Mazloum was not successful on any claim related to discrimination. The jury found that Mazloum had not "prove[n] by a preponderance of the evidence that Mr. Ramirez discriminated against Mr. Mazloum on the basis of his race." See Verdict Form at 2. Similarly, it found that Mazloum had not "prove[n] by a preponderance of the evidence that Mr. Ramirez discriminated against Mr. Mazloum on the basis of actual or perceived race, appearance, religion, or national origin." Id. Accordingly, the jury awarded Mazloum no damages on his claims under 42 U.S.C. § 1981 or the D.C. Human Rights Act. Hence, Mazloum did not prevail at all with regard to the primary issue in this case.
Nor did Mazloum fully prevail on his § 1983 excessive force claim. Although the jury found that Ramirez (but not the other officers) had used excessive force against Mazloum, it only awarded him $5,000 in compensatory damages and $25,000 in punitive damages. See Verdict Form at 2-3. Mazloum did not specify the damages he sought for this claim, and without that metric the Court cannot precisely quantify the degree of his success.*fn2 But with the benefit of having lived through pre-trial proceedings and the trial itself, the Court concludes that Mazloum was 40 percent successful in his excessive force claim against Ramirez. Although Mazloum prevailed in part by obtaining $5,000 in compensatory damages and $25,000 in punitive damages, the damages he obtained fell well short of the amount he sought. Indeed, his compensatory damages were not enough to cover his medical expenses.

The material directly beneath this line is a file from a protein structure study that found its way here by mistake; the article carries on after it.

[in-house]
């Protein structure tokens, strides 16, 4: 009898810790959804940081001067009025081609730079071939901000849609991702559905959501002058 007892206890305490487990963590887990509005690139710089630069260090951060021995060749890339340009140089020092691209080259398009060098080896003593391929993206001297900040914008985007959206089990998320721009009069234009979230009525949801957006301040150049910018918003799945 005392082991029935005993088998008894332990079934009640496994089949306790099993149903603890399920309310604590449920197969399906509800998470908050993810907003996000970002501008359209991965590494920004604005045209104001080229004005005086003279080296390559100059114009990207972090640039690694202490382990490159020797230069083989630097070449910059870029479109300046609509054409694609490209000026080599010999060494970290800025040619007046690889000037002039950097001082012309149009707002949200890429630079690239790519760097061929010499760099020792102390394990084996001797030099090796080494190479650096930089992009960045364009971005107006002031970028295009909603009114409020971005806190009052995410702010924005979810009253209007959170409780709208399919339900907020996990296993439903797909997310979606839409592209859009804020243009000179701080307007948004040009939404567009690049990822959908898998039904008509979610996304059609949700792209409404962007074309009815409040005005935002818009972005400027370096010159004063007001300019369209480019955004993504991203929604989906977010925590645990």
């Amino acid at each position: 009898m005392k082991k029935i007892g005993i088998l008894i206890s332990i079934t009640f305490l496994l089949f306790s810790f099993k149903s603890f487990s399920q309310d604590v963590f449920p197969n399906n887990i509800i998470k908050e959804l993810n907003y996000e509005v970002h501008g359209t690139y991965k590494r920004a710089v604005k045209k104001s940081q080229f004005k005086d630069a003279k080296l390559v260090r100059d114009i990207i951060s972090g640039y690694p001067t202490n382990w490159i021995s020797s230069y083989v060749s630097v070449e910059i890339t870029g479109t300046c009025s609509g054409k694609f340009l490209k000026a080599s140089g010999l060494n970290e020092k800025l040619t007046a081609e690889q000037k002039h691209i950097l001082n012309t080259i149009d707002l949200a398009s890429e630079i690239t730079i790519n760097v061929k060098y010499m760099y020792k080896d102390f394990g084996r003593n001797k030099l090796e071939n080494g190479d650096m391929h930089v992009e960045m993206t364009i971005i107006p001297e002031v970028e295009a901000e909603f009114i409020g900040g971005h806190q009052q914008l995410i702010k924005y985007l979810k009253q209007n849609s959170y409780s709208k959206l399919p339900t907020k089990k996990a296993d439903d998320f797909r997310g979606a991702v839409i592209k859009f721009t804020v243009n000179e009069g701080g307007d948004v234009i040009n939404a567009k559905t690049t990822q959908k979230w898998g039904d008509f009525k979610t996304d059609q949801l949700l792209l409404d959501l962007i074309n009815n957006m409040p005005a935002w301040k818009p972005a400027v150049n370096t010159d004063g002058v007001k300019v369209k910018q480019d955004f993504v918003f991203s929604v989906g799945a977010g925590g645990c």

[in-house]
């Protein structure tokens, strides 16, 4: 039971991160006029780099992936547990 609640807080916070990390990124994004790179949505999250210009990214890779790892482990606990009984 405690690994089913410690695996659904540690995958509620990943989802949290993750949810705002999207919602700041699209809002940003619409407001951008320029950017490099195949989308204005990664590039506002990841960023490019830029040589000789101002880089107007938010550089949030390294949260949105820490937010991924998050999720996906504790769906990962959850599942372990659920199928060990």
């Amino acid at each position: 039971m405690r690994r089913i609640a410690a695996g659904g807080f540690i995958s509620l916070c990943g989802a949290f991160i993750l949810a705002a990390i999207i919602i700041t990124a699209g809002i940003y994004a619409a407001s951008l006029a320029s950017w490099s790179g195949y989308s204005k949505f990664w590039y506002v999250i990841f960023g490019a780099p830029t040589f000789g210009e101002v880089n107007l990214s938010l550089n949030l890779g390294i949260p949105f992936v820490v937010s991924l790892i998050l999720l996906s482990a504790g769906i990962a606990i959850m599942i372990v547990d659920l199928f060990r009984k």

In sum, Mazloum was wholly unsuccessful on his primary discrimination claim and only partially successful on his secondary excessive force claim. In such an instance, the Court "may simply reduce the award [of attorneys' fees] to account for the limited success." Hensley, 461 U.S. at 436-37. "There is no precise rule or formula for making these determinations." Id. at 436. Courts routinely reduce the fee request by a percentage representing plaintiff's perceived success. Here, the Court has determined that Mazloum was 40 percent successful in his excessive force claim against Ramirez. Accordingly, his request for attorneys' fees will be reduced by 60 percent --from $834,438.30 to $333,775.32.*fn3 The Court will not, however, reduce Mazloum's request for costs. Unlike fee awards, an award of costs is not intended to reflect the plaintiff's success. Mazloum's request for $46,715.31 in costs will therefore be granted in full.